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If Gauguin's fate was, in Baudelaire's word, singulière, all the more so is the tension between the incessant, restless movement of his life and the steadiness characteristic of his art. Yes, of course, as you move from painting to painting, from sculpture to woodcut, in the exhibition "Gauguin: Maker of Myth" (at the Tate Modern in London through January 16; then at the National Gallery of Art, Washington, February 27–June 5), you see his travels reflected in his imagery; you'll find depictions of Brittany, Martinique, Tahiti and the Marquesas in turn. But look at the paintings one by one and search out depictions of motion: you'll find few. More typical is a kind of uncanny stasis—not necessarily an equilibrium but a suspension of time, a caesura.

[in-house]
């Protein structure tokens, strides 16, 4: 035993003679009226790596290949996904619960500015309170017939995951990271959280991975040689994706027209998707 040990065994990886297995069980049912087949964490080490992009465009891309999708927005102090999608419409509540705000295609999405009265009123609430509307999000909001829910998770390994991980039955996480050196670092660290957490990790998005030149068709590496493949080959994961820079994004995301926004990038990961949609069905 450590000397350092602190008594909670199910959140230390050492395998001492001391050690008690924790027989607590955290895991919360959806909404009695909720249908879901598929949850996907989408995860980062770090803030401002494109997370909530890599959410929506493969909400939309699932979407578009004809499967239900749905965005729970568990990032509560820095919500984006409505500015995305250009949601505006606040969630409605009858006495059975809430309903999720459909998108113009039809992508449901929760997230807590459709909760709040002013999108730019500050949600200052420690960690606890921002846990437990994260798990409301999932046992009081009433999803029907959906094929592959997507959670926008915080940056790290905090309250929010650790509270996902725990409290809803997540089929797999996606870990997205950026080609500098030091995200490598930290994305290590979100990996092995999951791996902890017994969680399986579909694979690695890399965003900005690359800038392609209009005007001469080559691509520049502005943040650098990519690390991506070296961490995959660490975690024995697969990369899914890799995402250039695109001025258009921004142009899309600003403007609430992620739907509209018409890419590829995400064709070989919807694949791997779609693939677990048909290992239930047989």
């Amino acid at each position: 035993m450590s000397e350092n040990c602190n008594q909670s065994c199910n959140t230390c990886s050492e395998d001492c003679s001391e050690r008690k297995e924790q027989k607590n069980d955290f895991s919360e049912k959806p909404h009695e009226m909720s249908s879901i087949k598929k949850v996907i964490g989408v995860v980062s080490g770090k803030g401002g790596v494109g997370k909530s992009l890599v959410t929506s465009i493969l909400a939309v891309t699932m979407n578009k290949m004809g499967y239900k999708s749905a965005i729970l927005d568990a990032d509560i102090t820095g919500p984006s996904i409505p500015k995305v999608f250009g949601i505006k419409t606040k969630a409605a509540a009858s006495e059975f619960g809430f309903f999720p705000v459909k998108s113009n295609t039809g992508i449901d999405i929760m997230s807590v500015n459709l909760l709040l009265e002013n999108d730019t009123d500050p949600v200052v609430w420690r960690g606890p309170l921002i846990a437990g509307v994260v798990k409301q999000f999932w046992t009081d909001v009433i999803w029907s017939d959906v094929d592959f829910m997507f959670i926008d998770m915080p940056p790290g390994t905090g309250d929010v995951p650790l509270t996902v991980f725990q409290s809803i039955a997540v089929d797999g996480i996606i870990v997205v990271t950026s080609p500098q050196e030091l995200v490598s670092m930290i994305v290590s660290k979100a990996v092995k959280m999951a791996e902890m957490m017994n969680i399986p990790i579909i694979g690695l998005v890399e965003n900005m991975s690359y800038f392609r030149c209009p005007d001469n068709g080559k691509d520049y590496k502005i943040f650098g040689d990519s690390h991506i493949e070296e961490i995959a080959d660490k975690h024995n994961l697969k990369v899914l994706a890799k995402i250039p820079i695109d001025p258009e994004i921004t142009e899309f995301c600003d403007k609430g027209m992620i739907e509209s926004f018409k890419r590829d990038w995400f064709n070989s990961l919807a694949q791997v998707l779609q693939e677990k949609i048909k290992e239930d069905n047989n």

Consider even an early, still residually naturalistic painting whose subject would have lent itself to a sense of inner dynamism, Breton Girls Dancing, Pont-Aven (1888). What gives this work its atmosphere is the way the three girls embody an inexplicable stillness, like children playing at statues rather than enjoying "a Breton gavotte at haymaking time," as Gauguin explained the picture to Theo van Gogh, his dealer at the time. Or it's as if they were not taking the next step in the dance but waiting for it to happen to them. What seems strange—though for all I know this may be typical of Breton folk dancing—is that as they form a semicircle, hand in hand, the girls face not toward the center of the circle, and therefore toward one another, but outward, away from one another and, as it were, away from the dance. The choreography contributes powerfully to the painting's paradoxical feeling of stillness. Even as the girls engage in their joint recreation, each seems caught up in herself, almost unaware of the others, and therefore unmoved by the common rhythm that the dance, we imagine, ought to signify.